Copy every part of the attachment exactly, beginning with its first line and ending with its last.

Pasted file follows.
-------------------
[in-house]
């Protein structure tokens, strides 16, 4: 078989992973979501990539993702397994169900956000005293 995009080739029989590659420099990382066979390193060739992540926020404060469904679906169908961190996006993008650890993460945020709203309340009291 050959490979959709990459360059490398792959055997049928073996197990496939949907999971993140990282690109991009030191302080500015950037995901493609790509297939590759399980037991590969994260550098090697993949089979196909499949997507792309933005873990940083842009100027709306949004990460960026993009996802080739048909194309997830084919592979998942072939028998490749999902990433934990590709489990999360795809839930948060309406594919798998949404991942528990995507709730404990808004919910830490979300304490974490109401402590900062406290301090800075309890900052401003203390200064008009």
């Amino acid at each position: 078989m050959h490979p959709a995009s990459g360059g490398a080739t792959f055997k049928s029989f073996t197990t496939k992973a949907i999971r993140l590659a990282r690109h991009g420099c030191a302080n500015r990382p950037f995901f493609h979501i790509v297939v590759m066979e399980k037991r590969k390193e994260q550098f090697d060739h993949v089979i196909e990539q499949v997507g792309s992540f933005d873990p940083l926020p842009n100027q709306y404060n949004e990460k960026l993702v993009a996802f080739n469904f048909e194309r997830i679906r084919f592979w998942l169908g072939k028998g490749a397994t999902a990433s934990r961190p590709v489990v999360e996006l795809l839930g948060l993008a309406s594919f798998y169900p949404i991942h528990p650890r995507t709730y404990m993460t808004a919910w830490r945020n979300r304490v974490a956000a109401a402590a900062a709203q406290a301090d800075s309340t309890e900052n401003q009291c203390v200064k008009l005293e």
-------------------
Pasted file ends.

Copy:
[in-house]
């Protein structure tokens, strides 16, 4: 078989992973979501990539993702397994169900956000005293 995009080739029989590659420099990382066979390193060739992540926020404060469904679906169908961190996006993008650890993460945020709203309340009291 050959490979959709990459360059490398792959055997049928073996197990496939949907999971993140990282690109991009030191302080500015950037995901493609790509297939590759399980037991590969994260550098090697993949089979196909499949997507792309933005873990940083842009100027709306949004990460960026993009996802080739048909194309997830084919592979998942072939028998490749999902990433934990590709489990999360795809839930948060309406594919798998949404991942528990995507709730404990808004919910830490979300304490974490109401402590900062406290301090800075309890900052401003203390200064008009």
């Amino acid at each position: 078989m050959h490979p959709a995009s990459g360059g490398a080739t792959f055997k049928s029989f073996t197990t496939k992973a949907i999971r993140l590659a990282r690109h991009g420099c030191a302080n500015r990382p950037f995901f493609h979501i790509v297939v590759m066979e399980k037991r590969k390193e994260q550098f090697d060739h993949v089979i196909e990539q499949v997507g792309s992540f933005d873990p940083l926020p842009n100027q709306y404060n949004e990460k960026l993702v993009a996802f080739n469904f048909e194309r997830i679906r084919f592979w998942l169908g072939k028998g490749a397994t999902a990433s934990r961190p590709v489990v999360e996006l795809l839930g948060l993008a309406s594919f798998y169900p949404i991942h528990p650890r995507t709730y404990m993460t808004a919910w830490r945020n979300r304490v974490a956000a109401a402590a900062a709203q406290a301090d800075s309340t309890e900052n401003q009291c203390v200064k008009l005293e």